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FB Roundup: Brunello Cucinelli, Walmart, and L'Oreal

By Alexandra Newlove

Brunello Cucinelli sells stake to fund foundation

Italian designer Brunello Cucinelli has sold 6% of his eponymous fashion house for nearly €100 million ($122 million), putting the money into his family foundation.

The shares, sold via an accelerated book build mainly to US institutional investors, mean the Cucinelli family—Brunello, his wife Federica and two daughters Camilla and Carolina—now own 51% of the business.

The Brunello and Federica Cucinelli Foundation is focused mainly on the wellbeing of Solomeo, the small Italian town where the brand is headquartered.

Cucinelli told the Financial Times his family intended to remain majority shareholders of the company he founded 40 years ago.

Before the company floated in 2011, the family donated 20% of earnings to the foundation, but now felt it was unfair on its global shareholders to use profits for their philanthropy, especially given the local focus of the foundation. The 6% sell-off was designed to separate the foundation from the business.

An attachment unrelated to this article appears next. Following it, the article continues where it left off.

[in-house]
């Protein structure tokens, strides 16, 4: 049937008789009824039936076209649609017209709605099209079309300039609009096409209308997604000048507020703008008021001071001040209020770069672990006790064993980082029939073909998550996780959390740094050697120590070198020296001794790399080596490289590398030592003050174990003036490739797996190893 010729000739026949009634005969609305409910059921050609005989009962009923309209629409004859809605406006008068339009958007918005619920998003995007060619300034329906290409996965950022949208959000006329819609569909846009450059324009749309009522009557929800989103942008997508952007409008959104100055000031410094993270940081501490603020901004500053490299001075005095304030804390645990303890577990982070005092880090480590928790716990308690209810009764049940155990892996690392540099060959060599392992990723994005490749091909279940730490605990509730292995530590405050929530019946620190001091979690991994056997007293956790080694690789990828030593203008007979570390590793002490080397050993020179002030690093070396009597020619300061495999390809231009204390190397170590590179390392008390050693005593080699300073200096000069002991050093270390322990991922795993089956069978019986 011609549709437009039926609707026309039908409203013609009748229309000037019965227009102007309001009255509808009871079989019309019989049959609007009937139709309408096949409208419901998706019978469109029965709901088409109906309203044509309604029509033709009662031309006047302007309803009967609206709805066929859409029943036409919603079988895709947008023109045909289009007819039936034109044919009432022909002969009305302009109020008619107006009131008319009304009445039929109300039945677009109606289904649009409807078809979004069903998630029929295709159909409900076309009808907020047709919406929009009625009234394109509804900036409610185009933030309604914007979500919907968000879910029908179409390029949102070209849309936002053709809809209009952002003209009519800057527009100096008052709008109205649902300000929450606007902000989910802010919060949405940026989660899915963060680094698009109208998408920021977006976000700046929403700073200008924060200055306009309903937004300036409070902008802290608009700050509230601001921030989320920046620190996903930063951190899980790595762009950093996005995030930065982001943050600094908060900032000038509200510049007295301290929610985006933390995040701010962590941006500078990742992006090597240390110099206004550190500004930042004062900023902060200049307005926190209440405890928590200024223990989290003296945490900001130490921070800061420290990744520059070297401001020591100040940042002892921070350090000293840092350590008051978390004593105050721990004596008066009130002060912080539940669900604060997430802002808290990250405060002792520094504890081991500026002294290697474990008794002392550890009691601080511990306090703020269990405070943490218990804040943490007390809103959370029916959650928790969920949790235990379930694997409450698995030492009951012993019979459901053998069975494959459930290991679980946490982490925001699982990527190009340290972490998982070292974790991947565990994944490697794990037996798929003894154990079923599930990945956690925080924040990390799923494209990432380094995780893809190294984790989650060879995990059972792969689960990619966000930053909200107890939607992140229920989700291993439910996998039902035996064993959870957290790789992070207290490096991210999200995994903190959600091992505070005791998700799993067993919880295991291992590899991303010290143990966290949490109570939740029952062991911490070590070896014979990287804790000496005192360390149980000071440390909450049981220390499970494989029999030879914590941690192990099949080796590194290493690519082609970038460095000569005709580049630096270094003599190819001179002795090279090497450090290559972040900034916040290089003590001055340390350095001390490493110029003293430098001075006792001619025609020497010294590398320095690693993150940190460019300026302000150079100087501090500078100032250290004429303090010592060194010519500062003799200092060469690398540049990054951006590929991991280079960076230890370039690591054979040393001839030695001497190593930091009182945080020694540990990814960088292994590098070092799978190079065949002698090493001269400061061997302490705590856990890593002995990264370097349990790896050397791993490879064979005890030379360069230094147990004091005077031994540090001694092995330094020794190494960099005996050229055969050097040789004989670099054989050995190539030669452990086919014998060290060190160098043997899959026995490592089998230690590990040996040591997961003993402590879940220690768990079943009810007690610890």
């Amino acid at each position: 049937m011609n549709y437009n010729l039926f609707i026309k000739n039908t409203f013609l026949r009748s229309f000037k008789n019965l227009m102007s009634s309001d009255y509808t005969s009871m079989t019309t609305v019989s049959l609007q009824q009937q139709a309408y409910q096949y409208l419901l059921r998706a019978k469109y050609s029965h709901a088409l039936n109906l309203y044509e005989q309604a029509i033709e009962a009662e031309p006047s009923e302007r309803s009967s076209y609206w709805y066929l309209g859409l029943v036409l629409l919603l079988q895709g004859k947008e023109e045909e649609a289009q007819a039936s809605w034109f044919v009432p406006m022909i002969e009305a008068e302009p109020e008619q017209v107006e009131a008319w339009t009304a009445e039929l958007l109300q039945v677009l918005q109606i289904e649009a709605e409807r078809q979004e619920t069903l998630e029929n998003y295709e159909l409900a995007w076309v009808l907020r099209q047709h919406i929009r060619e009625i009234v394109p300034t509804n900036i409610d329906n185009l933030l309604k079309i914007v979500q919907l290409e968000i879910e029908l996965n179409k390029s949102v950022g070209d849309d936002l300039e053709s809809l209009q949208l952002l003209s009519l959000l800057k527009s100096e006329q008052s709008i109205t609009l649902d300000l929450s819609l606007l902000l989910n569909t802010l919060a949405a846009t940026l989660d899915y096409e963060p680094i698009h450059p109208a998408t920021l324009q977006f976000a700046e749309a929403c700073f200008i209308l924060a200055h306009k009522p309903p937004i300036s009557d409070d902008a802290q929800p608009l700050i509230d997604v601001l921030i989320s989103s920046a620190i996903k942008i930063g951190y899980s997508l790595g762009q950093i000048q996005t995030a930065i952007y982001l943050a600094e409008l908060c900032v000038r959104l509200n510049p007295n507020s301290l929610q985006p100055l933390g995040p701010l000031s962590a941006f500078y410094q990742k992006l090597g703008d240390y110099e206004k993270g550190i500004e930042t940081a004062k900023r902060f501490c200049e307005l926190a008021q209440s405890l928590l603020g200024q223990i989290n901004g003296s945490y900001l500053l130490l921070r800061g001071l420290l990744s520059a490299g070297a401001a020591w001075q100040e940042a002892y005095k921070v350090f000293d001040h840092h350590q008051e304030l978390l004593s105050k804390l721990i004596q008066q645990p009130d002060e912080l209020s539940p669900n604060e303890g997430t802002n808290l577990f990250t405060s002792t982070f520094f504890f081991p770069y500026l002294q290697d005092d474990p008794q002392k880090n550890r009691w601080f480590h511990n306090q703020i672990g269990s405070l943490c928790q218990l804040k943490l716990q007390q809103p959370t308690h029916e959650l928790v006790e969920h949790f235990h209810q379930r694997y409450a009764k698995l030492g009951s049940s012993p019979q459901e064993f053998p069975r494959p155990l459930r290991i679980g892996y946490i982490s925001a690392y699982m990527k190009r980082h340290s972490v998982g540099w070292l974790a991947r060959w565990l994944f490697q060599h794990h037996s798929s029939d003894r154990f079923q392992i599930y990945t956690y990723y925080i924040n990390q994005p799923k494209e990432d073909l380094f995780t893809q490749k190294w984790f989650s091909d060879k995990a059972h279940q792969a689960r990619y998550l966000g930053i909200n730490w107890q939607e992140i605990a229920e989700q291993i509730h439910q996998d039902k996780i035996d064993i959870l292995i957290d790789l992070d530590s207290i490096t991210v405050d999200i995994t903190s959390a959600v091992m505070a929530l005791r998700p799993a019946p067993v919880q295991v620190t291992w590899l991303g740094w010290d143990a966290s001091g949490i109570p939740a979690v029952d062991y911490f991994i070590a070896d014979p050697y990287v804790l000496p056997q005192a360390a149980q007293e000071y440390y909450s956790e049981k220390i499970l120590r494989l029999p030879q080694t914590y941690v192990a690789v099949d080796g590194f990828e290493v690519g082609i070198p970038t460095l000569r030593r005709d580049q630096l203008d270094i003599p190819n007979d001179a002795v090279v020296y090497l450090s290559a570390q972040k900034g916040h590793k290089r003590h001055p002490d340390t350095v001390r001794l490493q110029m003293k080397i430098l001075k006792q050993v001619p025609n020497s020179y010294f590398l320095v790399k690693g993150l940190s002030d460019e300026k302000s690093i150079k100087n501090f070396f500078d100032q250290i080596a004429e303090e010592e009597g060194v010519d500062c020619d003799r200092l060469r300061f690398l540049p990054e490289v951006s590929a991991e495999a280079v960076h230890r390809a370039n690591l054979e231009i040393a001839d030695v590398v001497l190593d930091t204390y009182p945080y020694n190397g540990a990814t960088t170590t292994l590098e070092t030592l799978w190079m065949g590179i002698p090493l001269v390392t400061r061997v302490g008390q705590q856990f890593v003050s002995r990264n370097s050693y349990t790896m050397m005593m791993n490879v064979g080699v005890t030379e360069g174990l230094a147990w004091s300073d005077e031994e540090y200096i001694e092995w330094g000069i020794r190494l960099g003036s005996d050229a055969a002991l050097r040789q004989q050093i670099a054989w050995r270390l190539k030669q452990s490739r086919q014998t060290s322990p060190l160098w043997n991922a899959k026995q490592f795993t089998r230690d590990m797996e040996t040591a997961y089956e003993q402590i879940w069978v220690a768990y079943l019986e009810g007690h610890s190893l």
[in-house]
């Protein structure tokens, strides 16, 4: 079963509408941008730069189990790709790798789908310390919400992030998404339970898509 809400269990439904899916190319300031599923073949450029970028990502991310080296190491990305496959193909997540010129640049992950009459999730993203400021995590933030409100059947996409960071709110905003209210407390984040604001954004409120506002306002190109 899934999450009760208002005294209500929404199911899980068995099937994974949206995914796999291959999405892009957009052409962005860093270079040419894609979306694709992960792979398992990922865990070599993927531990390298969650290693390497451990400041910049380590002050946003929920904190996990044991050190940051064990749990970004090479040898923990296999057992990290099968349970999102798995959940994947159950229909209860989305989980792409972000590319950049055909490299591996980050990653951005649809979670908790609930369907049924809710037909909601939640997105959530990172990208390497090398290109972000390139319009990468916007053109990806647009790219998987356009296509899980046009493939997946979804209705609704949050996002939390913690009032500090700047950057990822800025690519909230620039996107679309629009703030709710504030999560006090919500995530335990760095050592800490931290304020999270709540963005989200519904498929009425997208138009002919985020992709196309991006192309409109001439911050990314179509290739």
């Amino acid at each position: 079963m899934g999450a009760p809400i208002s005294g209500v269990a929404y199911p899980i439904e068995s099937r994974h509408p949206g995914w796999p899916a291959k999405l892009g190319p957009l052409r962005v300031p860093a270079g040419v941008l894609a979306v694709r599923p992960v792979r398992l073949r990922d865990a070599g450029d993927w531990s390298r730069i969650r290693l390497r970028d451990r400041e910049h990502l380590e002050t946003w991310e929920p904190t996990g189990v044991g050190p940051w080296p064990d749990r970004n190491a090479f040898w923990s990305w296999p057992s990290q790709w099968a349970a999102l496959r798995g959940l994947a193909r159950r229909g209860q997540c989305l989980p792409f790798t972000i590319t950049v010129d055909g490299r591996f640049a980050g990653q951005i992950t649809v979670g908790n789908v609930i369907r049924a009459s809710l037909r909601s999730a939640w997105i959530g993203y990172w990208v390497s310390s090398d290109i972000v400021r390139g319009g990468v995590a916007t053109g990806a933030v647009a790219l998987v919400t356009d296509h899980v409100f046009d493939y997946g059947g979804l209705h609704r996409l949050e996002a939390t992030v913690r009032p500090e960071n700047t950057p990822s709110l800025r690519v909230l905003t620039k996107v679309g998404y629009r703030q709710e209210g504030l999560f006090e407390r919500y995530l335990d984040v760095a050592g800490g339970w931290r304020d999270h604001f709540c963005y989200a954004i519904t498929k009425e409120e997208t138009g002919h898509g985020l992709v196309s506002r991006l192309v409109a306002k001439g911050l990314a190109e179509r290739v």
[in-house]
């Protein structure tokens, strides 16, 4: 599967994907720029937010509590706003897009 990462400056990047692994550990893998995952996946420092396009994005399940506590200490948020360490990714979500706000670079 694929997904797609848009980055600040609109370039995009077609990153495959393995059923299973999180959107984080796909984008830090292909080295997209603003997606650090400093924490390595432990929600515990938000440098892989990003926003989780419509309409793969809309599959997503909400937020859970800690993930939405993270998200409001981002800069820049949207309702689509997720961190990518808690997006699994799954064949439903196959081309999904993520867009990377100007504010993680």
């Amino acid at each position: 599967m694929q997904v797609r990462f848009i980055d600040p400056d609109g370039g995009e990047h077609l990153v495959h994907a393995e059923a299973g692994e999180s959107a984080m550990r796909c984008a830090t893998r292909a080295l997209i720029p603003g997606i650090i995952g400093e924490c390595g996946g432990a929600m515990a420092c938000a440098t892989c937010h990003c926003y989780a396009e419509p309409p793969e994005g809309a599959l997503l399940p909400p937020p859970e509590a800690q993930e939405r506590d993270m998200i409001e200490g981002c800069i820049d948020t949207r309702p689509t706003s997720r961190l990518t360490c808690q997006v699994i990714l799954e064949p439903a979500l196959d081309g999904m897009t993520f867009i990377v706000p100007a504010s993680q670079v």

Brunello Cucinelli had revenues of €456 million ($558 million) in 2016, up 10% from the year prior, exceeding the average luxury fashion house growth of 5%.

Walmart hikes wages, cuts staff

Walmart is hiking the wages of its lowest-paid employees, though the announcement has been tarnished by news it may lay off thousands as it closes more than 60 stores.

The company said more than one million workers would take home $11 an hour from February, compared to the current minimum rate of $10.

The raise was a way of sharing cuts afforded to it by Trump's new tax plan, and Walmart was also distributing bonuses, and improving parental leave benefits.

However, Business Insiderreported the company was also set to close 63 Sam's Club stores, affecting up to 9,400 employees.

Many of these workers will be redeployed to other stores, and some of the closed stores will be converted into e-commerce distribution centres, where employees will be able to re-apply for their jobs.

Walmart is controlled by the Walton family, who are worth an estimated $130 billion.

L'Oreal is growing Chinese skin

The world's largest beauty company, L'Oreal, is growing reconstructured skin in its Shanghai laboratory, as it aims to cater to its fastest-growing market.

L'Oreal, 33% owned by the Bettencourt family, is the first cosmetics company to develop lab-grown Chinese skin, which contains live cells from donors, Bloomberg reported.

L'Oréal has been growing European skin for many years, but the skin of different ethnicities tends to react differently to beauty products.

While the practice sounds macabre, it is part of a push to cut back animal testing in the Chinese beauty industry.

Cosmetic sales in China are forecast to exceed $40 billion in the next three years, and L'Oreal's sales there are growing about twice as fast as in the US.

The French beauty multinational turns over more than $32 billion a year.

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